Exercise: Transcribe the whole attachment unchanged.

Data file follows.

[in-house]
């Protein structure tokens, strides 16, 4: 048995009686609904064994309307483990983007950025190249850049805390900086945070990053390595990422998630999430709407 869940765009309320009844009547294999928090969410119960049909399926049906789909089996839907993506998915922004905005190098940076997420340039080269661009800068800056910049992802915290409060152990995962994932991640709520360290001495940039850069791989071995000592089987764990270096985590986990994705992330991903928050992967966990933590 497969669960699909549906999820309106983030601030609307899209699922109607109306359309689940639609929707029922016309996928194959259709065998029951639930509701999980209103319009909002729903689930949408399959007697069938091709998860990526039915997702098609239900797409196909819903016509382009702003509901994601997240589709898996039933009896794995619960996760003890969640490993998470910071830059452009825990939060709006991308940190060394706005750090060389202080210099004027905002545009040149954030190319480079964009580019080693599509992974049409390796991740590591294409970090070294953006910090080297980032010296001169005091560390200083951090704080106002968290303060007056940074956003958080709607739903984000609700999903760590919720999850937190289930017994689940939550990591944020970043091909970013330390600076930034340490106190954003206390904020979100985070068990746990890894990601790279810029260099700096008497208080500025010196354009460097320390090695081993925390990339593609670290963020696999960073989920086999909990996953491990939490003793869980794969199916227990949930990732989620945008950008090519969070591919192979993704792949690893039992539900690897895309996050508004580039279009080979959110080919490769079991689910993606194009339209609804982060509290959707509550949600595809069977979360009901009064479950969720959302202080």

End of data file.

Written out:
[in-house]
């Protein structure tokens, strides 16, 4: 048995009686609904064994309307483990983007950025190249850049805390900086945070990053390595990422998630999430709407 869940765009309320009844009547294999928090969410119960049909399926049906789909089996839907993506998915922004905005190098940076997420340039080269661009800068800056910049992802915290409060152990995962994932991640709520360290001495940039850069791989071995000592089987764990270096985590986990994705992330991903928050992967966990933590 497969669960699909549906999820309106983030601030609307899209699922109607109306359309689940639609929707029922016309996928194959259709065998029951639930509701999980209103319009909002729903689930949408399959007697069938091709998860990526039915997702098609239900797409196909819903016509382009702003509901994601997240589709898996039933009896794995619960996760003890969640490993998470910071830059452009825990939060709006991308940190060394706005750090060389202080210099004027905002545009040149954030190319480079964009580019080693599509992974049409390796991740590591294409970090070294953006910090080297980032010296001169005091560390200083951090704080106002968290303060007056940074956003958080709607739903984000609700999903760590919720999850937190289930017994689940939550990591944020970043091909970013330390600076930034340490106190954003206390904020979100985070068990746990890894990601790279810029260099700096008497208080500025010196354009460097320390090695081993925390990339593609670290963020696999960073989920086999909990996953491990939490003793869980794969199916227990949930990732989620945008950008090519969070591919192979993704792949690893039992539900690897895309996050508004580039279009080979959110080919490769079991689910993606194009339209609804982060509290959707509550949600595809069977979360009901009064479950969720959302202080």